In Norris Hall
'Pop, Pop, Pop': Students Down, Doors Barred, Leaps to Safety
Tuesday, April 17, 2007
Yesterday morning. Second floor. Norris Hall. In Room 207, Mr. Bishop's German class is underway. A few doors down, Professor Librescu is posting slides for his engineering students in 204. Outside, the Virginia Tech campus is gray and chilly but pretty normal for a Monday.
"It couldn't have been much more normal," said Richard Mallalieu, one of Liviu Librescu's students.
Suddenly, sometime after 9 a.m., a young man walked into the German class with two handguns and shot instructor Christopher James Bishop in the head.
Then he began firing at the students. Shot after shot, "some 30 shots in all," said Trey Perkins, who was seated in the back of the German class. He shot a girl in the mouth, a boy in the legs.
There were about 15 students, and Perkins said the relentless gunman had a "very serious but very calm look on his face."
"Everyone hit the floor at that moment," said Perkins, 20, of Yorktown, Va., a sophomore studying mechanical engineering.
The gunman left, and Perkins, sounding shaken in a telephone interview yesterday, said "three or four" students appeared to be dead.
In Room 204, the engineering students were watching Librescu's slides on the subject of virtual work when they began to hear shots from what sounded like an adjacent classroom, said Mallalieu, 23, a student from Luray, Va.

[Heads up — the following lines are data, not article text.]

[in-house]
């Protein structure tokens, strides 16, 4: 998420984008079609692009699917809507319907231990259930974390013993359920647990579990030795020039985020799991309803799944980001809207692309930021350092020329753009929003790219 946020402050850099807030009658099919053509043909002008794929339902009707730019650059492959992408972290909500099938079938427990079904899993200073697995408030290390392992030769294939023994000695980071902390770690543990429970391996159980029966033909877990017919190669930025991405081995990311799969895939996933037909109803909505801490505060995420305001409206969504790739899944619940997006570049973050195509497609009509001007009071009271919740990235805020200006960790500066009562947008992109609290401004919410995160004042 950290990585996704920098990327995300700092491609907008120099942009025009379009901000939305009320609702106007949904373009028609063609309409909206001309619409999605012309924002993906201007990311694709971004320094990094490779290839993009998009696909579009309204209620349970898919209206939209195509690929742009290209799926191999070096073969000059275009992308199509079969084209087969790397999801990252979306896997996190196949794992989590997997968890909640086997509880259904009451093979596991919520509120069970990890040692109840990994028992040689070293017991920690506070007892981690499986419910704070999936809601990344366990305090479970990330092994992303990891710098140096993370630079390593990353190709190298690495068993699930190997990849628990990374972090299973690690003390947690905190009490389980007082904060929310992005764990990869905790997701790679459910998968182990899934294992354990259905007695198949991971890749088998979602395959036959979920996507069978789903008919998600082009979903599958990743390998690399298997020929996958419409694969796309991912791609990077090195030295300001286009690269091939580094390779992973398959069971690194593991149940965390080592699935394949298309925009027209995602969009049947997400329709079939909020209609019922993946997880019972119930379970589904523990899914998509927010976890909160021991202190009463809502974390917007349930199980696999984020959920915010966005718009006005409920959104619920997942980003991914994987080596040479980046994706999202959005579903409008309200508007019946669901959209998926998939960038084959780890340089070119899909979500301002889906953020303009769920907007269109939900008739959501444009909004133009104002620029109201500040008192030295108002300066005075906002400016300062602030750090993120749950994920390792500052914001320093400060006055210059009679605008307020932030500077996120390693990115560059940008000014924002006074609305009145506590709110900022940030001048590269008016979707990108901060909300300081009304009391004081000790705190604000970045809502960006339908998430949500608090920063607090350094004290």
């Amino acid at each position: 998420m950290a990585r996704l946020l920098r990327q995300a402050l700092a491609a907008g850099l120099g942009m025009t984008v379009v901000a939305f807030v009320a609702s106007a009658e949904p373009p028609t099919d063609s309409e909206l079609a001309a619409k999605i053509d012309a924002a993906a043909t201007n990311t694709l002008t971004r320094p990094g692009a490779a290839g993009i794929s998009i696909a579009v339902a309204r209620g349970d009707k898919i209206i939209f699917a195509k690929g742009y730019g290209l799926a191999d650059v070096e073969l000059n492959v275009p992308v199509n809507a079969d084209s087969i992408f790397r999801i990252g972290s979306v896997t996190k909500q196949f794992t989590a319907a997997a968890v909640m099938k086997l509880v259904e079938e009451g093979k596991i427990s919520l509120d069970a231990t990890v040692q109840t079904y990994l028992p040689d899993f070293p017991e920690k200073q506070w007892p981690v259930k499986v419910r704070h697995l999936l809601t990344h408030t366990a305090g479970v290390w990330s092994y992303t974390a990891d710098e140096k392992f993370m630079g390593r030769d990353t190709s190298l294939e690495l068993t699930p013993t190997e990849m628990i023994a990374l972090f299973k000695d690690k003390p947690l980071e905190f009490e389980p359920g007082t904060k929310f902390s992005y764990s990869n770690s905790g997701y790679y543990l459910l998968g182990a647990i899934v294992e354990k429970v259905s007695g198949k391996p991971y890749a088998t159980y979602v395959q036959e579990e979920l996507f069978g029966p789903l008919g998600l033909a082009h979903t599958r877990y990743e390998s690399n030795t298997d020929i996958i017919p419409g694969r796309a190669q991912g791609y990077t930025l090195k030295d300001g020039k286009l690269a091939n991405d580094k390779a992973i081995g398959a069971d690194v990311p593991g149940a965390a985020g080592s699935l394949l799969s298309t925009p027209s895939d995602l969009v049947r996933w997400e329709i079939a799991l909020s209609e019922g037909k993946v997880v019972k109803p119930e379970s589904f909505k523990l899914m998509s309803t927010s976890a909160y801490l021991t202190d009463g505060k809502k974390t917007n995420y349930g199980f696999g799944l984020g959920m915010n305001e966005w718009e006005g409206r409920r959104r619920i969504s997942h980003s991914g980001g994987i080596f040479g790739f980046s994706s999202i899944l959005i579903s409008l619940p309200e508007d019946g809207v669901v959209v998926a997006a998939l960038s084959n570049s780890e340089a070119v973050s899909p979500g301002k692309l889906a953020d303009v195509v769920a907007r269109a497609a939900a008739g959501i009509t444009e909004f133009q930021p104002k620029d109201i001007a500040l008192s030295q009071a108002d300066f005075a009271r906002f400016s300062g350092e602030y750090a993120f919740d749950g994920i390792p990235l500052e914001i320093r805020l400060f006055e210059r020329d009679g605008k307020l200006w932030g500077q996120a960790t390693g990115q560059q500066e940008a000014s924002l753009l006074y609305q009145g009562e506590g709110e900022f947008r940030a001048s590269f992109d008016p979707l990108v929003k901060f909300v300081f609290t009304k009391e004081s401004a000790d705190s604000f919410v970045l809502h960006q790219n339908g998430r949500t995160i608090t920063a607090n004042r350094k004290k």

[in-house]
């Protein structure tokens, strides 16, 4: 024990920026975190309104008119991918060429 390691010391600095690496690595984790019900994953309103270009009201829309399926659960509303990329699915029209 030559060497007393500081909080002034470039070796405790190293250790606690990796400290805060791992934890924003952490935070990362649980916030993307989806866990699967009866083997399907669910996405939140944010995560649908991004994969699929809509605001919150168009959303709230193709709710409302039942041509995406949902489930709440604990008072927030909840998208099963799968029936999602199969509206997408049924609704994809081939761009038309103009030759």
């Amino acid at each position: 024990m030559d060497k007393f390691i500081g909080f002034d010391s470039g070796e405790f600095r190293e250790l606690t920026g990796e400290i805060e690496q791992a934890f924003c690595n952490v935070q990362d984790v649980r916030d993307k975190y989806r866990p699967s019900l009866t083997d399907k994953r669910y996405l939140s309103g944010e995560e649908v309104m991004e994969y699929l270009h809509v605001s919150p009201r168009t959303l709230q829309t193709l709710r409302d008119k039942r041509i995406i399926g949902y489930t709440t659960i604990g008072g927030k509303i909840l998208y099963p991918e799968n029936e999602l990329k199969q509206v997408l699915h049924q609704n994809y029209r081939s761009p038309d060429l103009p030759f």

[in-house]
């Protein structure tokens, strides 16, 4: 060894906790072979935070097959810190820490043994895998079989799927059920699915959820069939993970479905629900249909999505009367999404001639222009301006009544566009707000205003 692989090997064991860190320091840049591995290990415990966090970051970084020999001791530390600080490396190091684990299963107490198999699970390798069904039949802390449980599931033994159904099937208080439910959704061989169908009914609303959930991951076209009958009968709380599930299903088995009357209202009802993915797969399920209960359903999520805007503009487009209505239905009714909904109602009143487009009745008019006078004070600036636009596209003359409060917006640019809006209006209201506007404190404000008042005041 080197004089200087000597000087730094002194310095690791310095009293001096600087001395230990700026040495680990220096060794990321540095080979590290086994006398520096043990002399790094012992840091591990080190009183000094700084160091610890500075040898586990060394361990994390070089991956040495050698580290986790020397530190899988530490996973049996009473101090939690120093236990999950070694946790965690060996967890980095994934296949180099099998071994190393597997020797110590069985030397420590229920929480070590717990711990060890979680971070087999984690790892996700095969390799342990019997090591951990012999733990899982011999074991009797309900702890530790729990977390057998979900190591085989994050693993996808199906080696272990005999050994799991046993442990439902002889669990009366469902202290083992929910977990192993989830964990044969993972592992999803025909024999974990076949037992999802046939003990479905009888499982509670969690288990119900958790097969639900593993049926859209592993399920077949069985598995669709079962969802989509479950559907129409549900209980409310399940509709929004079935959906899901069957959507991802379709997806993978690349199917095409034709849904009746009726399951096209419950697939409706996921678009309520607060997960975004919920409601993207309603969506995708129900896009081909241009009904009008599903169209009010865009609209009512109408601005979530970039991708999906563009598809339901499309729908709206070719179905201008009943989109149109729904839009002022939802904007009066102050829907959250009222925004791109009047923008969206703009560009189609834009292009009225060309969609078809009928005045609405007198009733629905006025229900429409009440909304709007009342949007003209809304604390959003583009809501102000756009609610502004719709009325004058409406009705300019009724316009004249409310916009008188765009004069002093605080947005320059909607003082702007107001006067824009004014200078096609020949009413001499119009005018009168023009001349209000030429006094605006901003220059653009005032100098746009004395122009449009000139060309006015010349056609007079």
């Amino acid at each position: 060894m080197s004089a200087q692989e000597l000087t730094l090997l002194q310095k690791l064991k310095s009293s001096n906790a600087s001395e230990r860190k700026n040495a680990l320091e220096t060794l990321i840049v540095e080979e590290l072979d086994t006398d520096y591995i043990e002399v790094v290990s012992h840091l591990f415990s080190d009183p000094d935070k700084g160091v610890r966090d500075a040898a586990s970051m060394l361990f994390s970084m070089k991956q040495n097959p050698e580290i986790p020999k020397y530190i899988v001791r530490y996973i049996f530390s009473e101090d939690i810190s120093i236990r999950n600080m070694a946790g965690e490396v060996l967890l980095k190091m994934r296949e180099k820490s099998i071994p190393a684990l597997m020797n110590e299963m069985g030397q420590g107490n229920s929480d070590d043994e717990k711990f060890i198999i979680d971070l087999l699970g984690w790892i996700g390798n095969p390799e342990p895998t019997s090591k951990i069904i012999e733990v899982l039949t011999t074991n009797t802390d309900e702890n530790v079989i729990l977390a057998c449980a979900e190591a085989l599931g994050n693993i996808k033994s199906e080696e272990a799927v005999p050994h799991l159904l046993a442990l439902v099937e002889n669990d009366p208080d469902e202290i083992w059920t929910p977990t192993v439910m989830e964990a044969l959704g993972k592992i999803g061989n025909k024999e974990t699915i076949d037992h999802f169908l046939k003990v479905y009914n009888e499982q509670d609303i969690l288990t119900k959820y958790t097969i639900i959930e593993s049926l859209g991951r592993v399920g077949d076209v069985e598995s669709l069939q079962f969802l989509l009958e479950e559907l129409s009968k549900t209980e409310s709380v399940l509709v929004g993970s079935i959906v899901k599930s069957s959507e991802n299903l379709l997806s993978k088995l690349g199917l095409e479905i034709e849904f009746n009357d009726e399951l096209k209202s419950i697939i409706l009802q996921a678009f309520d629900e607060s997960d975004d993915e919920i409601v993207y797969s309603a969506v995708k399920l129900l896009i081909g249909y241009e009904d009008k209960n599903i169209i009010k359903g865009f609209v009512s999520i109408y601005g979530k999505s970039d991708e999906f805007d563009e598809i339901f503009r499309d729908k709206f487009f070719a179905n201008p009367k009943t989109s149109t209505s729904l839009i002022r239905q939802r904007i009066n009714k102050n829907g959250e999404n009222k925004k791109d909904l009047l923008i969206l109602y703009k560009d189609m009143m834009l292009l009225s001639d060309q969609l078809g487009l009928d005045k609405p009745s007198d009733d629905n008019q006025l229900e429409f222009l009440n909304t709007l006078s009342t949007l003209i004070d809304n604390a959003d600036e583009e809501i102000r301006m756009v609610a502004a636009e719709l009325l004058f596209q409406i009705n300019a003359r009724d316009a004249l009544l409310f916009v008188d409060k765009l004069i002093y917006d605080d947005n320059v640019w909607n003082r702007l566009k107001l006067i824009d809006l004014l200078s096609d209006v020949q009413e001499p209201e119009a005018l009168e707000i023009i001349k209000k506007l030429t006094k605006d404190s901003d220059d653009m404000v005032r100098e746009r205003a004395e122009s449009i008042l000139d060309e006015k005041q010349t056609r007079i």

"At first I tried to convince myself they weren't gunshots, that if anything, maybe a presentation was going on, to try to convince myself it wasn't," Mallalieu said in a telephone interview from his Blacksburg apartment. "It became evident pretty quick what was going on."
Plus, he said, "there were a few screams." At first, he got down and hid behind a desk as Librescu held the classroom door closed. Then the students went to the windows.
As they pondered whether to jump, the gunshots went on. "A steady pop, pop, pop, pop," Mallalieu said. The gunfire was "more or less continuous." He said he heard 20 to 30 shots as he and other students noticed there was grass below and decided it was time to jump. "It was scary," he said, "but it wasn't as panicked as you might think it was."
The engineering students pushed open the windows.